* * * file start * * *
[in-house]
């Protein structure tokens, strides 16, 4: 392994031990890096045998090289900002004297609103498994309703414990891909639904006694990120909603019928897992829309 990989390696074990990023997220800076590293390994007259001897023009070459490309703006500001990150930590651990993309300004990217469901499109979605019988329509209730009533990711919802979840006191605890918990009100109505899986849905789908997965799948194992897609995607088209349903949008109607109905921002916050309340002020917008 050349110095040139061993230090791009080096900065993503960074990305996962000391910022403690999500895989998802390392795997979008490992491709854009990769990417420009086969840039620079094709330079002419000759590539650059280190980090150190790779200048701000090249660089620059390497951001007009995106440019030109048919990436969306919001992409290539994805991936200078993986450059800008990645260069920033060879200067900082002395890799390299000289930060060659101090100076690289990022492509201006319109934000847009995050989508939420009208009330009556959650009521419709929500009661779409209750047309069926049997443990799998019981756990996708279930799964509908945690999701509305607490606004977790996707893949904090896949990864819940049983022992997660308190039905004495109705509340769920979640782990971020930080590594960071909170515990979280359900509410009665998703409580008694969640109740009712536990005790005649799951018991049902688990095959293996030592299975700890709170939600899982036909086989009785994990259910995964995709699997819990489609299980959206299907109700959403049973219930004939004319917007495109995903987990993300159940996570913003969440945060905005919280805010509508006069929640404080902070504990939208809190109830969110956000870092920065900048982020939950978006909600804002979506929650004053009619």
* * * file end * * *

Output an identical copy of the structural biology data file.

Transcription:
[in-house]
């Protein structure tokens, strides 16, 4: 392994031990890096045998090289900002004297609103498994309703414990891909639904006694990120909603019928897992829309 990989390696074990990023997220800076590293390994007259001897023009070459490309703006500001990150930590651990993309300004990217469901499109979605019988329509209730009533990711919802979840006191605890918990009100109505899986849905789908997965799948194992897609995607088209349903949008109607109905921002916050309340002020917008 050349110095040139061993230090791009080096900065993503960074990305996962000391910022403690999500895989998802390392795997979008490992491709854009990769990417420009086969840039620079094709330079002419000759590539650059280190980090150190790779200048701000090249660089620059390497951001007009995106440019030109048919990436969306919001992409290539994805991936200078993986450059800008990645260069920033060879200067900082002395890799390299000289930060060659101090100076690289990022492509201006319109934000847009995050989508939420009208009330009556959650009521419709929500009661779409209750047309069926049997443990799998019981756990996708279930799964509908945690999701509305607490606004977790996707893949904090896949990864819940049983022992997660308190039905004495109705509340769920979640782990971020930080590594960071909170515990979280359900509410009665998703409580008694969640109740009712536990005790005649799951018991049902688990095959293996030592299975700890709170939600899982036909086989009785994990259910995964995709699997819990489609299980959206299907109700959403049973219930004939004319917007495109995903987990993300159940996570913003969440945060905005919280805010509508006069929640404080902070504990939208809190109830969110956000870092920065900048982020939950978006909600804002979506929650004053009619």